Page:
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Haunt #19

by  in Comic Reviews Comment
Haunt #19
Story by
Art by
Nathan Fox
Colors by
FCO Plascencia
Letters by
Cover by
Nathan Fox
Image Comics

Back when “Haunt” began, I didn’t like it, and I’ve avoided it ever since. What could lure me back? No less than the creative team behind “Dark Reign: Zodiac,” Joe Casey and Nathan Fox. The promise of Casey’s energetic writing and Fox’s breathtaking pencils should be enough to make anyone spend three bucks. The announcement of them as the new creative team of “Haunt” beginning with issue 19 was a surprising one and a dramatic shift in direction for the Robert Kirkman/Todd McFarlane creation. Equally surprising is how this issue doesn’t feel like a dramatic new start. If there’s one thing that holds “Haunt” #19 back, it’s how much reading the previous 18 issues feels necessary at times unless you’re willing to go with the flow and expect an explanation later.

The most immediate change for “Haunt” with this issue is the art. I hesitate to say something like “Nathan Fox is the furthest thing from Greg Capullo as you can find,” but the two styles are different in many ways. At their surface, the focus on dynamic movement and mood over correct anatomy is a shared trait. Fox is willing to bend characters and events as far as necessary to get across the feeling of a scene. Late in the issue, when Haunt takes on some soldiers for Second Church, the pages are a mess of blacks, reds, and white, nothing but frenetic action that looks pretty damn cool.

When the brothers Kilgore first merged to unleash the Haunt powers, we get the first sign that Fox’s interpretation of the character would be more fluid than what came before. The ‘hero’ often looks like he’s made out of a mix of water and gas that never settles and always looks like it’s ready to come unstuck. The way that Fox tones it down in the scenes focusing on Daniel only make it more impactful when he lets loose. There’s a clear rise and fall to the art that works nicely.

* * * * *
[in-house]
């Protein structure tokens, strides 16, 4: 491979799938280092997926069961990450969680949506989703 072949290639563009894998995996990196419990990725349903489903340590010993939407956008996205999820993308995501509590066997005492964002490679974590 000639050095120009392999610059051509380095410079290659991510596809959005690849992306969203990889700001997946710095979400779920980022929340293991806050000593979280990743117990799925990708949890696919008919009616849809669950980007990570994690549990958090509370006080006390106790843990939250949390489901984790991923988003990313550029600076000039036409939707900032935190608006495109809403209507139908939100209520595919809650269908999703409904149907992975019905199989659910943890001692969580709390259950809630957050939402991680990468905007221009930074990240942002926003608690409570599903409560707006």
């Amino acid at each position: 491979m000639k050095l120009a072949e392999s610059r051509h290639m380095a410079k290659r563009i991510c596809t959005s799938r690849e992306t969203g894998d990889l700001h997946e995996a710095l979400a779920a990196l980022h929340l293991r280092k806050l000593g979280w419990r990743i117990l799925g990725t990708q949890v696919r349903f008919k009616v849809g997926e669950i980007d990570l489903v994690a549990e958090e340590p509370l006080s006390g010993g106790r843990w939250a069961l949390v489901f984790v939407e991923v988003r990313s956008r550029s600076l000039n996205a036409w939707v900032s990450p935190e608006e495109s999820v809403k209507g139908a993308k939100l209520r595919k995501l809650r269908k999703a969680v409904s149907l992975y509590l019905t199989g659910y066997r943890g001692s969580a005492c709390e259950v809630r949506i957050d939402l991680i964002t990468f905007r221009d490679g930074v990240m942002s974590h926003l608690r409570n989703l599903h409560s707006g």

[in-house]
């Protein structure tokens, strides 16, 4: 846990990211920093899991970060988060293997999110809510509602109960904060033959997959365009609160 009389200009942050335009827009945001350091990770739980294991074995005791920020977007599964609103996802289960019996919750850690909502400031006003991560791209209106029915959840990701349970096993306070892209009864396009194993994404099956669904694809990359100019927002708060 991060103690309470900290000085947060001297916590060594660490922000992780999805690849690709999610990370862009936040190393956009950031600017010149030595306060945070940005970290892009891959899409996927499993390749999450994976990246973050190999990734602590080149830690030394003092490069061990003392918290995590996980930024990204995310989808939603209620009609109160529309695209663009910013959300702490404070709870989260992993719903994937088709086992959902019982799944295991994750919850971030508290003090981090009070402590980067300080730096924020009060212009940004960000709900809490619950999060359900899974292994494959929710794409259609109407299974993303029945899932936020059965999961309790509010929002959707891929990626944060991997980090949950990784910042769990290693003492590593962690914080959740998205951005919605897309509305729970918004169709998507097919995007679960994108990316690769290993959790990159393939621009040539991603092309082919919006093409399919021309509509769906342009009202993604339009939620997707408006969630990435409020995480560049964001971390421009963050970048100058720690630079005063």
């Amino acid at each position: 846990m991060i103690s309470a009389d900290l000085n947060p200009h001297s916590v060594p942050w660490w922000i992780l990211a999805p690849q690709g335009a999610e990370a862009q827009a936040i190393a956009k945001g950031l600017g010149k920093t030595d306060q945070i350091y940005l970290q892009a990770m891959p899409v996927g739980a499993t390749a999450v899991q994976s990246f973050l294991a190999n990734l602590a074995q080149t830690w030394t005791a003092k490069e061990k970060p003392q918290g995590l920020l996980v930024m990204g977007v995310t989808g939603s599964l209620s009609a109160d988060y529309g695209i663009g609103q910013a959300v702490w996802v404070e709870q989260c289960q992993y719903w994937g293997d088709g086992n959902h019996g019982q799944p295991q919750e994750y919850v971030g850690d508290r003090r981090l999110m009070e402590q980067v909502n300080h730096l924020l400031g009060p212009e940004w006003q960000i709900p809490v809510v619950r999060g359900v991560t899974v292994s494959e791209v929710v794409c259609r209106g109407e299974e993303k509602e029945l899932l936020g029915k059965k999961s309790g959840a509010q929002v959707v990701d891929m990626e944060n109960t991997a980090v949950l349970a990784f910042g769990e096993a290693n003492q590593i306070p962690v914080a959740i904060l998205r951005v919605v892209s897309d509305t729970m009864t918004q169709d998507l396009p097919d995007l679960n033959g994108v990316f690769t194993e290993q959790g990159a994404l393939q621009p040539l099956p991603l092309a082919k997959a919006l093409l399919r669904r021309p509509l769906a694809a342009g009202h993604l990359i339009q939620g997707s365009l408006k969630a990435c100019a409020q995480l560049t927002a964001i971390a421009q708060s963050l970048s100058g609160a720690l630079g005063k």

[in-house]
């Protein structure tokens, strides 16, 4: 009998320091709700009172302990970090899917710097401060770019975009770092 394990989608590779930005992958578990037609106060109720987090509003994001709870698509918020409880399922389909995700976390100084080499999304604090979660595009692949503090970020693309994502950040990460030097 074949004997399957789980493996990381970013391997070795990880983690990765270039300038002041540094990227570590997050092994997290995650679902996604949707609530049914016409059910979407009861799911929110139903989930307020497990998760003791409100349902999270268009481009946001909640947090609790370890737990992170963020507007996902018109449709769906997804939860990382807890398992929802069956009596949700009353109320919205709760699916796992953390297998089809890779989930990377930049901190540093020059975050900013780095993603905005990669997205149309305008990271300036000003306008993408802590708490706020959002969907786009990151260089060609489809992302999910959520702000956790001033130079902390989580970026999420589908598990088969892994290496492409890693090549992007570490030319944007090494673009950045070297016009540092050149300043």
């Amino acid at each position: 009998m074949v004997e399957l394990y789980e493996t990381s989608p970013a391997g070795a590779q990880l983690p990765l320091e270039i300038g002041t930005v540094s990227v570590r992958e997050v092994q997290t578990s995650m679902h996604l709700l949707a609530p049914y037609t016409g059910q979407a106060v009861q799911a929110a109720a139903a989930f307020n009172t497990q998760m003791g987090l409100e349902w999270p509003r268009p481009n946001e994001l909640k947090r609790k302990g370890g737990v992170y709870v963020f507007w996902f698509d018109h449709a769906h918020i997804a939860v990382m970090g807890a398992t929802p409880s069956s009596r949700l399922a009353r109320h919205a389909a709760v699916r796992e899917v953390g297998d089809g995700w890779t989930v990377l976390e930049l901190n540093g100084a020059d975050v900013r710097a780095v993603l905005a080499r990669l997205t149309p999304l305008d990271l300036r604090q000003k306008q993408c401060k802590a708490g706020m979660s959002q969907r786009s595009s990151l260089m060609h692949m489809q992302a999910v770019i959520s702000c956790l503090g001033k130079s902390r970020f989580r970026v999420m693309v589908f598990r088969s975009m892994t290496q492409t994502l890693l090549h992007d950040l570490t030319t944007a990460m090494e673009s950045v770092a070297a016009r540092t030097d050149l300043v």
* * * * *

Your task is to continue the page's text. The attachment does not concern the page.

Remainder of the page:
Joe Casey doesn’t stop to explain much in this issue, but that doesn’t mean it’s a straight continuation of what came before. He doesn’t explain much, because he immediately begins shuffling pieces offstage. The spy agency that Daniel worked for has seemingly disappeared on him, he continues to find the presence of his ghost brother Kurt a hassle, and he seems a little lost, unsure what to do. The issue begins with a flash forward that shows Haunt, speaking with word balloons that combine Daniel and Kurt’s balloons, glorifying in death and destruction, seemingly set free from previous burdens, so there’s a clear direction to the book. This issue is somewhat transitory.

Since Casey mostly begins by taking out plot elements from the book, it makes sense that he wouldn’t explain those things too much. That little is explained about the brothers Kilgore is more difficult to understand. We don’t know much about either character beyond the obvious surface details. Kurt has the most defined personality as ‘annoying ghost’ and that’s not particularly deep.

In “Haunt” #19, Joe Casey and Nathan Fox make an effort to please both existing readers of the title and newcomers, succeeding for the most part. The art is gorgeous and is worth poring over again and again to see exactly what Fox is doing. Casey glosses over a lot, but also provides a clear direction of where the book will wind up soon. The end of the issue is pure insane violence and leaves things in a very interesting place.